Staff is back at Eastern Shipbuilding Group after its yards in Panama City, Fla., were heavily damaged by Hurricane Michael. Workers were preparing to cut steel for the U.S. Coast Guard’s 360-foot offshore patrol cutter Argus (WMSM-915) when the Category 4 storm struck on Oct. 10.
Power was restored to Eastern’s two facilities two weeks later. By early November, more than 80 percent of employees had returned, and by early December staffing had reached 90 percent, said Brian D’Isernia, Eastern’s chief executive officer. That was out of about 800 workers when the storm hit, and included everyone assigned to work on the company’s OPC contract.
“Our Nelson facility is functional and preparing to build the OPC,” D’Isernia said in December. “Detailed OPC design work is underway per our USCG contract.” The company’s Allanton facility was also fully functional by then.
In September, the Coast Guard exercised contract options with Eastern to build Argus, the nation’s first OPC, with delivery scheduled for 2021. The ship is named for a Coast Guard cutter that began patrolling in 1791. Eastern also was awarded a materials procurement contract for the second ship in the series, Chase (WMSM-916). The combined value of these contracts is $317.5 million.
Dispelling any doubts after the hurricane, Brian Olexy, spokesman for the Coast Guard’s Acquisition Directorate, said in early December that the service “is moving forward with Eastern to build the lead OPC. Preparations to support the beginning of construction next year are underway now.” He also confirmed that the long lead-time materials option for the construction of Chase was exercised. That award lets Eastern make main propulsion, machinery control and equipment orders for the ship.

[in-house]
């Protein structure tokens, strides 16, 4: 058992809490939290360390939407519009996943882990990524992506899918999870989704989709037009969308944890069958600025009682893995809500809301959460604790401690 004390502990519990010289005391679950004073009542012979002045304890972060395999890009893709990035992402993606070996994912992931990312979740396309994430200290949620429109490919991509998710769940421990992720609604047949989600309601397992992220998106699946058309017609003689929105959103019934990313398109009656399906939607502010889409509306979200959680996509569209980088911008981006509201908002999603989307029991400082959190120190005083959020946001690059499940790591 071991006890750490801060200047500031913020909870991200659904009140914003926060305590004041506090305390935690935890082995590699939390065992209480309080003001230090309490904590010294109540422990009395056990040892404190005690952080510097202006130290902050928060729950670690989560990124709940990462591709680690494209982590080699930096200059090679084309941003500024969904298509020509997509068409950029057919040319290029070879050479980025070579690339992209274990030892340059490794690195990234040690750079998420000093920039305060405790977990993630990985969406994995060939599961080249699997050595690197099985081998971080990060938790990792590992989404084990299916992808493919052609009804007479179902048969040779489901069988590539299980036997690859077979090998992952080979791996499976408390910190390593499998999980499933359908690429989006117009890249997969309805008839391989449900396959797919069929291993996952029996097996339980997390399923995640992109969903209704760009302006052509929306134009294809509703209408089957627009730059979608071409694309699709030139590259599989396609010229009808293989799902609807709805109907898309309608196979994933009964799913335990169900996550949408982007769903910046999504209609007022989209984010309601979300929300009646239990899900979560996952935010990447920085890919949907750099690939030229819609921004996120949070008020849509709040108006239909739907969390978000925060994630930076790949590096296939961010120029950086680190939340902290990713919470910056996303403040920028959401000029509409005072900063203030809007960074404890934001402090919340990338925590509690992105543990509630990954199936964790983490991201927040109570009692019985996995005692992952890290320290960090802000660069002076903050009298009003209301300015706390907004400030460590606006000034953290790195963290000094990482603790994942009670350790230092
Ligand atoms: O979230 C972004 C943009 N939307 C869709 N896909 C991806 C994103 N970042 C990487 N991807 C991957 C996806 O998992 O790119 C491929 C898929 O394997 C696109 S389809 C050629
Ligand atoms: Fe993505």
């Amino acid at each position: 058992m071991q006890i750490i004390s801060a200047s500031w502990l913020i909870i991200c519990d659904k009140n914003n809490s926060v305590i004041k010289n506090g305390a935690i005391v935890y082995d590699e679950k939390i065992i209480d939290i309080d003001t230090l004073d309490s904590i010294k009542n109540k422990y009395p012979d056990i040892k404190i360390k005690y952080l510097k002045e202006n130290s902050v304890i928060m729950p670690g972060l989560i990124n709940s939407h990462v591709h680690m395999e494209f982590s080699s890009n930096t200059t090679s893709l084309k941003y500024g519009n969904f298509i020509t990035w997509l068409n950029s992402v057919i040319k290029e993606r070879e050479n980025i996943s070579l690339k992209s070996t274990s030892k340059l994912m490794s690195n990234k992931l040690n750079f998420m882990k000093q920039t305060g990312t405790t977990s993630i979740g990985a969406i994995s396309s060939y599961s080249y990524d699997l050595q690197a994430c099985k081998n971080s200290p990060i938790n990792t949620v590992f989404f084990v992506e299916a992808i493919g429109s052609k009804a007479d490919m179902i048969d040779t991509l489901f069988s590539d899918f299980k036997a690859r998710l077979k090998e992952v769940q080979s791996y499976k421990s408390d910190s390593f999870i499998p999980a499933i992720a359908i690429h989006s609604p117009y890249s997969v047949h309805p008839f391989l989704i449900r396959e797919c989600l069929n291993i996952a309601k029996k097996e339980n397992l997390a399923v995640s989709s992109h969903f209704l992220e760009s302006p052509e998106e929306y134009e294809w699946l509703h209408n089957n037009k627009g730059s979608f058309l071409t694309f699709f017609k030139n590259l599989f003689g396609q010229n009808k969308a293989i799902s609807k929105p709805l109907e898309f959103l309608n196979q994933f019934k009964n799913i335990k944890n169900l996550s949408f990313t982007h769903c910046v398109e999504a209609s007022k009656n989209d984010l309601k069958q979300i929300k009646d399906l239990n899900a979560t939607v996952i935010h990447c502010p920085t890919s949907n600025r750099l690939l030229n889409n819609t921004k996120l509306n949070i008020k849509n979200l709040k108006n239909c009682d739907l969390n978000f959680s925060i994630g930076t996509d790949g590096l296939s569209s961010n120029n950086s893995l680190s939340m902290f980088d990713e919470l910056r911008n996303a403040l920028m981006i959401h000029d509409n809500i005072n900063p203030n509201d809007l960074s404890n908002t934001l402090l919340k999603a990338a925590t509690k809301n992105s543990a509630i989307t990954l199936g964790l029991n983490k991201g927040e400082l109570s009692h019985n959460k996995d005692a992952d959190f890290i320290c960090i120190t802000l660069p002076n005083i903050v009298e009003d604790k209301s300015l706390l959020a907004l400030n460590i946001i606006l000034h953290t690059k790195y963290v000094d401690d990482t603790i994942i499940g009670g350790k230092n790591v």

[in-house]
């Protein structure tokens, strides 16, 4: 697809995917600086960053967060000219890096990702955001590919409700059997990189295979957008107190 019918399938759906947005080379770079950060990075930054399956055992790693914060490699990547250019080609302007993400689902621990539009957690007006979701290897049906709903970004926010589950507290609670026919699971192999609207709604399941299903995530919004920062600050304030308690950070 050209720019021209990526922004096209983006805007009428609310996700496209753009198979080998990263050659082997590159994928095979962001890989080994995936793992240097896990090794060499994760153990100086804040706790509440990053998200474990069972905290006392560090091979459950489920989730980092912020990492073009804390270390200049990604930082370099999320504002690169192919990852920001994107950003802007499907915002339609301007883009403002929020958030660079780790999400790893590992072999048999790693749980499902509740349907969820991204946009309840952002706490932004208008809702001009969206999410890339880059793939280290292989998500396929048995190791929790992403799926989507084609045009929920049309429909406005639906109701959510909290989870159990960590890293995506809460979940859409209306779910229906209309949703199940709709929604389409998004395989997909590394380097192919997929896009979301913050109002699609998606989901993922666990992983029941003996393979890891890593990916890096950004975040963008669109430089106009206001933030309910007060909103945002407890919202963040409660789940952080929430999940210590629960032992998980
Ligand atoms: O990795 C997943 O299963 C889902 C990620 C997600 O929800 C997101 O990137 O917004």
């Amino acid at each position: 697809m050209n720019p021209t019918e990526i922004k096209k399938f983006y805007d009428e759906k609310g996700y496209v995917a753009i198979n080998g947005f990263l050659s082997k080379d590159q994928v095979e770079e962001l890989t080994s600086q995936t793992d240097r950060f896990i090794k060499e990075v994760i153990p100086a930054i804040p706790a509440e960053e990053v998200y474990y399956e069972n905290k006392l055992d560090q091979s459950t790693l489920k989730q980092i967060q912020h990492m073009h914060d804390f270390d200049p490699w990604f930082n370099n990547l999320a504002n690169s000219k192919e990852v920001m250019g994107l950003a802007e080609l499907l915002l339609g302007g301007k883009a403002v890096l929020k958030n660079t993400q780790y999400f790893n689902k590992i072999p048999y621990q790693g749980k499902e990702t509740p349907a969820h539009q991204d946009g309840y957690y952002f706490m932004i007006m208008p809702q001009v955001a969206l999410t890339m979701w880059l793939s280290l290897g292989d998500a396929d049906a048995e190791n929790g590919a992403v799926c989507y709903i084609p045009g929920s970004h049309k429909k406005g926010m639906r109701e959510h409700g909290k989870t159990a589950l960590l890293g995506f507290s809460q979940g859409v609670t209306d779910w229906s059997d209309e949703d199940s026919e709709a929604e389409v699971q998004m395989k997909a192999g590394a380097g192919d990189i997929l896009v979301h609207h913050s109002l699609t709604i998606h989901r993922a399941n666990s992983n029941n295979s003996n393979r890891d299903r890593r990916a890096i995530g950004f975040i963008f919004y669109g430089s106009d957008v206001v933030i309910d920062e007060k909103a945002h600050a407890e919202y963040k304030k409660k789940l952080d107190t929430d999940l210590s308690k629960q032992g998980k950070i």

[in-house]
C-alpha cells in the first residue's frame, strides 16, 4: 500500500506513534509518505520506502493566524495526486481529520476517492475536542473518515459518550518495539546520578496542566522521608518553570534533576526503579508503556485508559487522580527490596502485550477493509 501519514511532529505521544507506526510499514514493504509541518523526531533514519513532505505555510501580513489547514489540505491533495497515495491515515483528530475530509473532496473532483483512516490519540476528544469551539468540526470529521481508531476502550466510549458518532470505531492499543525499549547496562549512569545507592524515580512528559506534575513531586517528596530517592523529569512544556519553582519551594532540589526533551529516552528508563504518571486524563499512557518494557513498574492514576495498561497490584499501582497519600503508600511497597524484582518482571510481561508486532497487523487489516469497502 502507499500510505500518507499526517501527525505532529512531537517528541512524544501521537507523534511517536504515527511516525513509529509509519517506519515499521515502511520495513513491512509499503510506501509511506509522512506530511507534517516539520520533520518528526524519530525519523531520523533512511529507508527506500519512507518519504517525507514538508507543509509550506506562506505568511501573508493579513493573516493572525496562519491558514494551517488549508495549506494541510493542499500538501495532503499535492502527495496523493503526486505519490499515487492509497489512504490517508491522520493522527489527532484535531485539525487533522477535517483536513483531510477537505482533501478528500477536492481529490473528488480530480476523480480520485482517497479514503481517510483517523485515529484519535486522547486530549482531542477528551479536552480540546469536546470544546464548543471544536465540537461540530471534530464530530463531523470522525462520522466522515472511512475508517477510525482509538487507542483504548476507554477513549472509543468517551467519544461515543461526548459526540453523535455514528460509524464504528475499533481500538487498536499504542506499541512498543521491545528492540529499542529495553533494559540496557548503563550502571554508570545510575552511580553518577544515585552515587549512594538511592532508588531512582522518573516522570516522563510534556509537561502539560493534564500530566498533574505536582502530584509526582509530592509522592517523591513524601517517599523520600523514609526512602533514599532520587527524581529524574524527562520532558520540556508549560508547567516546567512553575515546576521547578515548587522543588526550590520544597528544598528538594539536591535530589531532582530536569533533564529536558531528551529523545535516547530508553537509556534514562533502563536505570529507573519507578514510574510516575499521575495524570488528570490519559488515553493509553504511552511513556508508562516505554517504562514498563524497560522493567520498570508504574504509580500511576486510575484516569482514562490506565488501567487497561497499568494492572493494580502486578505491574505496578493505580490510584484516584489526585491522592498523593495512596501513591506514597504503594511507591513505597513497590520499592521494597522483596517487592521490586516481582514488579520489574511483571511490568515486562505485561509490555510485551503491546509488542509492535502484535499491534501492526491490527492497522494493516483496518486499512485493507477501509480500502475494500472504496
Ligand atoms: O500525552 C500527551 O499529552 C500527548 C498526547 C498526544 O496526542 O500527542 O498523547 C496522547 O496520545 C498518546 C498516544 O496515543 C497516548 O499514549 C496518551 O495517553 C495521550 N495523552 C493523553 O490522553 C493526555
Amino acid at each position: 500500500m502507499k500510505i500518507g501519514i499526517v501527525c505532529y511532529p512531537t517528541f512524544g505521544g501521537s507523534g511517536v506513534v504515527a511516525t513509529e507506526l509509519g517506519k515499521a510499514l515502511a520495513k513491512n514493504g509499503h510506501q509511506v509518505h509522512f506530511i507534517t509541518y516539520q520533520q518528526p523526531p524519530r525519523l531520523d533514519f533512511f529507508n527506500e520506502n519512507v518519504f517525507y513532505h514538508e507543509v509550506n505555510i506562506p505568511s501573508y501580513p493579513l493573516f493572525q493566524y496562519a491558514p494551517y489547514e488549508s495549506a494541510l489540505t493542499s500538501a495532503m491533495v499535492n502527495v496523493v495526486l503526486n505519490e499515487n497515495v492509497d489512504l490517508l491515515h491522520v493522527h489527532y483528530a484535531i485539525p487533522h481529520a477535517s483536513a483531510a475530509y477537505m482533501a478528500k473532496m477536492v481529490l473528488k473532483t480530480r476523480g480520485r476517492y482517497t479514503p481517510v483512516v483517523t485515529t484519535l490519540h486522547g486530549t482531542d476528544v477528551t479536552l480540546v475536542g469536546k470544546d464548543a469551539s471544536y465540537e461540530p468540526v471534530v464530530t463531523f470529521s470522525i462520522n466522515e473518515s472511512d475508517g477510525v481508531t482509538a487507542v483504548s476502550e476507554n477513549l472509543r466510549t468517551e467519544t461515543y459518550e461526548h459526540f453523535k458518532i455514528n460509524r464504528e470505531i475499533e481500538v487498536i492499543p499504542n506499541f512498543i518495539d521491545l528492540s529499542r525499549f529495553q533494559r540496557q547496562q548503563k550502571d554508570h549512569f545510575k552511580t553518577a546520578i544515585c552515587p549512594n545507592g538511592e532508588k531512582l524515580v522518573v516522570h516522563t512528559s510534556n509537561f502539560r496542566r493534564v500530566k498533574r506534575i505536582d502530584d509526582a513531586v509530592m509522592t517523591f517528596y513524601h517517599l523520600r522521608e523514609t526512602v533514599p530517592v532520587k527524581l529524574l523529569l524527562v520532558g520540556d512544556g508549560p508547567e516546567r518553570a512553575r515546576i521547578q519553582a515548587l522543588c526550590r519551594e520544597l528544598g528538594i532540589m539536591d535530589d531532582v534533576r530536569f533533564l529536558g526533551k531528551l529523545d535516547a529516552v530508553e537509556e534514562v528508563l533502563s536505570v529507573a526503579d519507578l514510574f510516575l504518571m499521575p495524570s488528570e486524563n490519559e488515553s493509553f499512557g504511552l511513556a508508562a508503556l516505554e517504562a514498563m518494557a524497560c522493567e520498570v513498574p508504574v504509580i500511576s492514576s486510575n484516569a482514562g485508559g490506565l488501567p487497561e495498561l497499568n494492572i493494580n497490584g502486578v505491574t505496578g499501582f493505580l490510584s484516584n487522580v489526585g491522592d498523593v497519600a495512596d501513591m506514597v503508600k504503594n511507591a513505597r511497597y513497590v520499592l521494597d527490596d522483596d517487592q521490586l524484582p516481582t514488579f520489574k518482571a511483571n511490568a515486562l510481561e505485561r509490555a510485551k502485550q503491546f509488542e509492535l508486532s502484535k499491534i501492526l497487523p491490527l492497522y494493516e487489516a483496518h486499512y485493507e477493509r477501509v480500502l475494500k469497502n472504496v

The Coast Guard has a project resident office, or PRO, at Eastern’s Nelson Street shipyard. “PRO staff and program management staff from USCG headquarters have viewed post-hurricane conditions at Eastern,” Olexy said. “A formal assessment of shipyard conditions is ongoing.”
Eastern is building OPCs to replace the medium endurance cutters in service now. The company’s contract includes options for production of up to nine vessels, with options for two more after that. In a multibillion-dollar program, the Coast Guard plans to acquire 25 OPCs — the largest build project in its 228-year history.
Damage at Eastern from the hurricane included the capsizing of the 261-foot factory trawler North Star. The vessel, being built for Glacier Fish Co. in Seattle, ended up on its side in shallow bay water in Panama City. “We’re collaborating with the owners of the Glacier Fish trawler and the insurance company and look forward to completing the vessel,” D’Isernia said in early December.
Eastern also was building two 320-foot Staten Island ferries for New York City when Michael struck. The NYC Department of Transportation said delivery of the first ferry, slated for late 2019, will be delayed. “We have resumed construction on the Staten Island ferry and are moving forward with the project,” D’Isernia said.
While the power is on in Panama City and roads are open, housing is a big issue, according to Michael Myhre, state director of the Florida Small Business Development Center Network. Hundreds of structures were flattened when Michael hit the Panhandle as a nearly Category 5 storm. But Eastern and other businesses, at risk of losing skilled workers, found ways to house their employees, Myhre said. The shipbuilder set up temporary accommodations for hard-hit workers and started a GoFundMe account to assist staff and their families.
Eastern and other enterprises in Panama City have applied for fixed-rate U.S. Small Business Administration loans for hurricane damage and economic injuries, Myhre said.